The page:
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Eriksson, Robert
Publications (10 of 33) Show all publications
Jonnalagadda, K. P., Eriksson, R., Yuan, K., Li, X.-H., Ji, X., Yu, Y. & Peng, R. L. (2017). A Study of Damage Evolution in High Purity Nano TBCs During Thermal Cycling: A Fracture Mechanics Based modeling approach.. In: ASME Turbine Expo: . Paper presented at ASME Turbine Expo 2017, June 25-29, 2017, North Carolina, USA (pp. 2889-2899). Elsevier, 37, Article ID 8.
Open this publication in new window or tab >>A Study of Damage Evolution in High Purity Nano TBCs During Thermal Cycling: A Fracture Mechanics Based modeling approach.
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2017 (English)In: ASME Turbine Expo, Elsevier, 2017, Vol. 37, p. 2889-2899, article id 8Conference paper, Published paper (Refereed)
Abstract [en]

This work concerns the study of damage evolution in a newly developed high purity nano 8YSZ thermal barrier coating during thermal cyclic fatigue tests (TCF). TCF tests were conducted between 100 °C–1100 °C with a hold time of 1 h at 1100 °C, first till failure and later for interrupted tests. Cross section analysis along the diameter of the interrupted test samples revealed a mixed-type failure and that the most of the damage occurred towards the end of the coating’s life. To understand the most likely crack growth mechanism leading to failure, different crack growth paths have been modelled using finite element analysis. Crack growing from an existing defect in the top coat towards the top coat/TGO interface has been identified as the most likely mechanism. Estimated damage by the model could predict the rapid increase in the damage towards the end of the coating’s life.

Place, publisher, year, edition, pages
Elsevier, 2017
Keywords
Thermal cyclic fatigue, High purity nano YSZ, Crack growth modelling, Damage evolution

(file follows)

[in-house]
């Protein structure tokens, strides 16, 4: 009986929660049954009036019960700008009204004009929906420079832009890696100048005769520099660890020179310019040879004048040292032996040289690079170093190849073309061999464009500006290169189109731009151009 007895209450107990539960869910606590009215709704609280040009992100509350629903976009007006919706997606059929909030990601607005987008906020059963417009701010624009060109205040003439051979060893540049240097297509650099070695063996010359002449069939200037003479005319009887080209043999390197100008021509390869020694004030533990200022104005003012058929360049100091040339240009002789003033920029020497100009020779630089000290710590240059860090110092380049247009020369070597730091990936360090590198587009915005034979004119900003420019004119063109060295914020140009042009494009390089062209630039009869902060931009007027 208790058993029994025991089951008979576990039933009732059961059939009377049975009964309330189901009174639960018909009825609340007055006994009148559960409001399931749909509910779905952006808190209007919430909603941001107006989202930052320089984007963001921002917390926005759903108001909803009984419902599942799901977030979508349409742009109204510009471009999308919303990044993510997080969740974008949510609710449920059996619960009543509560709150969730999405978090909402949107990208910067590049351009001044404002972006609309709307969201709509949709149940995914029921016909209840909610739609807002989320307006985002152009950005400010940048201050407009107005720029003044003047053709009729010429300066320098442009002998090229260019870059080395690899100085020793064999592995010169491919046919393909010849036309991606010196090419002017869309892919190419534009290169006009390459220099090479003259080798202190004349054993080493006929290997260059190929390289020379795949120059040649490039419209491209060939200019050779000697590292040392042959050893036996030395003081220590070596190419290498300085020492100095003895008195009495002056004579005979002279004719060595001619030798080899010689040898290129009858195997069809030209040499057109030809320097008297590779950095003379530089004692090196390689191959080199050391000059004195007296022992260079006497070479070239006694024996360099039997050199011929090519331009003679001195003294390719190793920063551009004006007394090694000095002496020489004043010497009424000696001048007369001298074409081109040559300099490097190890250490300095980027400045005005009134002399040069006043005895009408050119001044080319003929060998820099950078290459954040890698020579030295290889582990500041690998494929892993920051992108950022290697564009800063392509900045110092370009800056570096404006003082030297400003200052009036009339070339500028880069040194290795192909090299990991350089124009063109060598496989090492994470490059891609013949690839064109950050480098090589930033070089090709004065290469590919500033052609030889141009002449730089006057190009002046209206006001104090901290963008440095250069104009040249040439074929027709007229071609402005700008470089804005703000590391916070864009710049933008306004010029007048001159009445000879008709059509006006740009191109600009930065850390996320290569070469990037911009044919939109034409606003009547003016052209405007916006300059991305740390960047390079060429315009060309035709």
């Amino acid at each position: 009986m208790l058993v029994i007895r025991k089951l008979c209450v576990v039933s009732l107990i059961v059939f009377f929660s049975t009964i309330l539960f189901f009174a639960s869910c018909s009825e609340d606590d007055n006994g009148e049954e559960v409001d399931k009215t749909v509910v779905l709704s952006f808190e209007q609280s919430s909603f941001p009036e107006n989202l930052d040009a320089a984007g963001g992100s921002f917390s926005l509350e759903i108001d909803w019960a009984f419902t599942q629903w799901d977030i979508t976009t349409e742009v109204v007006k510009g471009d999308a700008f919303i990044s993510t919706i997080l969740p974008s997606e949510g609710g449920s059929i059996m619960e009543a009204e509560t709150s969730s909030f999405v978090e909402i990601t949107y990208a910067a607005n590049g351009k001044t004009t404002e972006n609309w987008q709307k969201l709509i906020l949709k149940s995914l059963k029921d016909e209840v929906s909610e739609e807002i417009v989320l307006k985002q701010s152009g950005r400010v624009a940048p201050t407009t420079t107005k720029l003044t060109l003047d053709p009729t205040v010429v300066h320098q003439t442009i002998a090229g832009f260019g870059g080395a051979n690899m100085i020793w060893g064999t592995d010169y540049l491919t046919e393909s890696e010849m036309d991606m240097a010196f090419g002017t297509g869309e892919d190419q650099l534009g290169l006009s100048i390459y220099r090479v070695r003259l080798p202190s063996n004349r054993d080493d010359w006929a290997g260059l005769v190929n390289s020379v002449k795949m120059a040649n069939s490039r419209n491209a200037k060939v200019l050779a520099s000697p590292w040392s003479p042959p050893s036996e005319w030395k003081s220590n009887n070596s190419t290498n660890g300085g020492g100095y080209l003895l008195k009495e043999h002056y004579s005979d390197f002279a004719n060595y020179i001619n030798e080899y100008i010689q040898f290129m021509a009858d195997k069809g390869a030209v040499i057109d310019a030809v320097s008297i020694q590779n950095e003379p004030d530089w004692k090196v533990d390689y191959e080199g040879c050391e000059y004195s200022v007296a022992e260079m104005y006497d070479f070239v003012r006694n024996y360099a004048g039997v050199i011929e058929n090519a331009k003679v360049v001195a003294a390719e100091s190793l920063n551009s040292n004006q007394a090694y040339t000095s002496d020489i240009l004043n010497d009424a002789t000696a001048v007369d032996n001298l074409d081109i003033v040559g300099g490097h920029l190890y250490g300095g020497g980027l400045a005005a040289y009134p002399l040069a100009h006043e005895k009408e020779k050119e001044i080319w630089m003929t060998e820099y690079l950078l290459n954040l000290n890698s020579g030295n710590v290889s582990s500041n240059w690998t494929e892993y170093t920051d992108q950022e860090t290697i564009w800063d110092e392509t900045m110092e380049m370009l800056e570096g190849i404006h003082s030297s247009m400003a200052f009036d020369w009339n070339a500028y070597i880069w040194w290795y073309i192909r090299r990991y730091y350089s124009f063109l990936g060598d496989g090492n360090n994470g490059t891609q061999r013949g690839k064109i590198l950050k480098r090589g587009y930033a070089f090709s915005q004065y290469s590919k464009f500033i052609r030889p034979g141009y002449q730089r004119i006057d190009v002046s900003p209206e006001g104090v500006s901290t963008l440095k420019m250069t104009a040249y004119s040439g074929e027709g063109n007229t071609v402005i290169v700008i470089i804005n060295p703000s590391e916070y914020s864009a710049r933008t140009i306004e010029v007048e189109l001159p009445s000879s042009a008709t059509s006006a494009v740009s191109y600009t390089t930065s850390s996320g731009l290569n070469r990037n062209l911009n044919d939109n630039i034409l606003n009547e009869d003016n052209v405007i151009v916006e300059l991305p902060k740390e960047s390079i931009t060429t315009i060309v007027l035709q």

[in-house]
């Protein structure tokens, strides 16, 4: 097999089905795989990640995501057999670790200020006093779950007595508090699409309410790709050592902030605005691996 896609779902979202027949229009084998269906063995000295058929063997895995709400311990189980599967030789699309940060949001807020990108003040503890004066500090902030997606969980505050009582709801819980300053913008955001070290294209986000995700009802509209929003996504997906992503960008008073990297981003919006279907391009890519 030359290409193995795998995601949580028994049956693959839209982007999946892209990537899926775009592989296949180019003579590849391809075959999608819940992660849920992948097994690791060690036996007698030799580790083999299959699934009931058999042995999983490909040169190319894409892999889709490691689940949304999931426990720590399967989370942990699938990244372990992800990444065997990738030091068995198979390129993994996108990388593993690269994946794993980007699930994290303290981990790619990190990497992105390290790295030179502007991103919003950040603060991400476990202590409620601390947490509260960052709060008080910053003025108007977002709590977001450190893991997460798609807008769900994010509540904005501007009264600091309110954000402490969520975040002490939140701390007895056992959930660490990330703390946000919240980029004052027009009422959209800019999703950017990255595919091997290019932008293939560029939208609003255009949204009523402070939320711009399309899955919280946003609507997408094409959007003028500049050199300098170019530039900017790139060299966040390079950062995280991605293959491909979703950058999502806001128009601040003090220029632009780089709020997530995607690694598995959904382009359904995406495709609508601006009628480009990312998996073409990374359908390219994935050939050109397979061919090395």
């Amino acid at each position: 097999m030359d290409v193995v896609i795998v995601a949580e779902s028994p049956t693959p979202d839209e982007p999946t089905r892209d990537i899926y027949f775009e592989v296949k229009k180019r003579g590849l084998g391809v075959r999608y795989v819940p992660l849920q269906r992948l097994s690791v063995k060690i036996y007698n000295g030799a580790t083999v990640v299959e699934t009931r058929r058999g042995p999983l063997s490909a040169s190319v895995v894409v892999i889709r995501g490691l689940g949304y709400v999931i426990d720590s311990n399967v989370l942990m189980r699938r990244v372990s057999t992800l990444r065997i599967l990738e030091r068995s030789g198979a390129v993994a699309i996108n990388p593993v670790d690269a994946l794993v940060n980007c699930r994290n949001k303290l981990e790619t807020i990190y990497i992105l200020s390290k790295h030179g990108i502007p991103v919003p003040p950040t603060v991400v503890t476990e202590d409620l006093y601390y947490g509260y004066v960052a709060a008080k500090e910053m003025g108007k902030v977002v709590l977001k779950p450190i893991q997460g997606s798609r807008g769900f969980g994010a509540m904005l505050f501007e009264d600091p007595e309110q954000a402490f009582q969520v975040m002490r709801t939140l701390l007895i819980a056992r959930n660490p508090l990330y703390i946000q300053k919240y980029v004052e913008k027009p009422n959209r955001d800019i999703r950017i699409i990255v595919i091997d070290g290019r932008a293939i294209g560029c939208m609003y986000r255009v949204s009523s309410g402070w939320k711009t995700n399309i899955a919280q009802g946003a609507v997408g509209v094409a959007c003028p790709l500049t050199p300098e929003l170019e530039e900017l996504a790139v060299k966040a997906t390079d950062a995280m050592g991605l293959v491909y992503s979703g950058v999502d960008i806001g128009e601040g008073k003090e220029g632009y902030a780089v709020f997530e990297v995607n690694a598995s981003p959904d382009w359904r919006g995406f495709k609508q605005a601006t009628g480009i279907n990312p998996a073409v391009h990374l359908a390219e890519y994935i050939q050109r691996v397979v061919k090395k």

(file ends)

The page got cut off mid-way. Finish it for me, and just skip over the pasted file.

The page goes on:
National Category
Materials Engineering
Identifiers
urn:nbn:se:liu:diva-142310 (URN)10.1016/j.jeurceramsoc.2017.02.054 (DOI)2-s2.0-85014154522 (Scopus ID)
Conference
ASME Turbine Expo 2017, June 25-29, 2017, North Carolina, USA
Available from: 2017-10-25 Created: 2017-10-25 Last updated: 2017-11-21Bibliographically approved
Eriksson, R., Chen, Z. & Jonnalagadda, K. P. (2017). Bending Fatigue of Thermal Barrier Coatings. Journal of engineering for gas turbines and power, 139(12), 122101-1-122101-6
Open this publication in new window or tab >>Bending Fatigue of Thermal Barrier Coatings
2017 (English)In: Journal of engineering for gas turbines and power, ISSN 0742-4795, E-ISSN 1528-8919, Vol. 139, no 12, p. 122101-1-122101-6Article in journal (Refereed) Published
Abstract [en]

Thermal barrier coatings (TBCs) are ceramic coatings used in gas turbines to lower the base metal temperature. During operation, the TBC may fail through, for example, fatigue. In this study, a TBC system deposited on a Ni-base alloy was tested in tensile bending fatigue. The TBC system was tested as-sprayed and oxidized, and two load levels were used. After interrupting the tests, at 10,000–50,000 cycles, the TBC tested at the lower load had extensive delamination damage, whereas the TBC tested at the higher load was relatively undamaged. At the higher load, the TBC formed vertical cracks which relieved the stresses in the TBC and retarded delamination damage. A finite element (FE) analysis was used to establish a likely vertical crack configuration (spacing and depth), and it could be confirmed that the corresponding stress drop in the TBC should prohibit delamination damage at the higher load.